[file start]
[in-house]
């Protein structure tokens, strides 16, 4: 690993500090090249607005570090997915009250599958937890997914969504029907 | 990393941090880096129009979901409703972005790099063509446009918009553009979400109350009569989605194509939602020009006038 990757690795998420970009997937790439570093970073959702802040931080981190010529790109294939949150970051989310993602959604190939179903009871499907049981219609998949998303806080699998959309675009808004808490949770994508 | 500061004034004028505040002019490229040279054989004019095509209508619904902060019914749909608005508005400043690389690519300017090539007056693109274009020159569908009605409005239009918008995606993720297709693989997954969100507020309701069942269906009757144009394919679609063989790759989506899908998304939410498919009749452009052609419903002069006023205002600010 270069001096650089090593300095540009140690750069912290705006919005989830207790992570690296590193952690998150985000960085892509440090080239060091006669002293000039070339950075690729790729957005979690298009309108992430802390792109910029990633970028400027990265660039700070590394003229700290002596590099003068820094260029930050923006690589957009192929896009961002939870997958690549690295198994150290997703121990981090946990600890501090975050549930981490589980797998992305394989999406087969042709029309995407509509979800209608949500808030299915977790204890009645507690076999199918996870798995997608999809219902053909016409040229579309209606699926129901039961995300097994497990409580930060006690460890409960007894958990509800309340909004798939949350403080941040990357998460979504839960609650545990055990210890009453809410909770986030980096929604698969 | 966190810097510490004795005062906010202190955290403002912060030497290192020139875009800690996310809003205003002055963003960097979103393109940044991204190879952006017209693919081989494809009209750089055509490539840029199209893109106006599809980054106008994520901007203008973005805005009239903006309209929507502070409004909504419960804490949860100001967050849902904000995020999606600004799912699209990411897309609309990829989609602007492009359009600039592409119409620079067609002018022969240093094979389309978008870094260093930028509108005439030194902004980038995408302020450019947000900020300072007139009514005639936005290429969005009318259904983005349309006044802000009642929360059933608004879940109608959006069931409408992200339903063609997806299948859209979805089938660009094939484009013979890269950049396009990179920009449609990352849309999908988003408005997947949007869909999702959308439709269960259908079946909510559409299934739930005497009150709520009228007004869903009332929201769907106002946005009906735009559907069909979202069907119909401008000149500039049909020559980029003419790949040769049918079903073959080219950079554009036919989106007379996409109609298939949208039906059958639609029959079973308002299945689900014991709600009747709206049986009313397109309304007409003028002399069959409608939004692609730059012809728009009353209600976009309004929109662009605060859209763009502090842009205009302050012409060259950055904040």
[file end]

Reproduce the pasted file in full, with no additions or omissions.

[in-house]
């Protein structure tokens, strides 16, 4: 690993500090090249607005570090997915009250599958937890997914969504029907 | 990393941090880096129009979901409703972005790099063509446009918009553009979400109350009569989605194509939602020009006038 990757690795998420970009997937790439570093970073959702802040931080981190010529790109294939949150970051989310993602959604190939179903009871499907049981219609998949998303806080699998959309675009808004808490949770994508 | 500061004034004028505040002019490229040279054989004019095509209508619904902060019914749909608005508005400043690389690519300017090539007056693109274009020159569908009605409005239009918008995606993720297709693989997954969100507020309701069942269906009757144009394919679609063989790759989506899908998304939410498919009749452009052609419903002069006023205002600010 270069001096650089090593300095540009140690750069912290705006919005989830207790992570690296590193952690998150985000960085892509440090080239060091006669002293000039070339950075690729790729957005979690298009309108992430802390792109910029990633970028400027990265660039700070590394003229700290002596590099003068820094260029930050923006690589957009192929896009961002939870997958690549690295198994150290997703121990981090946990600890501090975050549930981490589980797998992305394989999406087969042709029309995407509509979800209608949500808030299915977790204890009645507690076999199918996870798995997608999809219902053909016409040229579309209606699926129901039961995300097994497990409580930060006690460890409960007894958990509800309340909004798939949350403080941040990357998460979504839960609650545990055990210890009453809410909770986030980096929604698969 | 966190810097510490004795005062906010202190955290403002912060030497290192020139875009800690996310809003205003002055963003960097979103393109940044991204190879952006017209693919081989494809009209750089055509490539840029199209893109106006599809980054106008994520901007203008973005805005009239903006309209929507502070409004909504419960804490949860100001967050849902904000995020999606600004799912699209990411897309609309990829989609602007492009359009600039592409119409620079067609002018022969240093094979389309978008870094260093930028509108005439030194902004980038995408302020450019947000900020300072007139009514005639936005290429969005009318259904983005349309006044802000009642929360059933608004879940109608959006069931409408992200339903063609997806299948859209979805089938660009094939484009013979890269950049396009990179920009449609990352849309999908988003408005997947949007869909999702959308439709269960259908079946909510559409299934739930005497009150709520009228007004869903009332929201769907106002946005009906735009559907069909979202069907119909401008000149500039049909020559980029003419790949040769049918079903073959080219950079554009036919989106007379996409109609298939949208039906059958639609029959079973308002299945689900014991709600009747709206049986009313397109309304007409003028002399069959409608939004692609730059012809728009009353209600976009309004929109662009605060859209763009502090842009205009302050012409060259950055904040």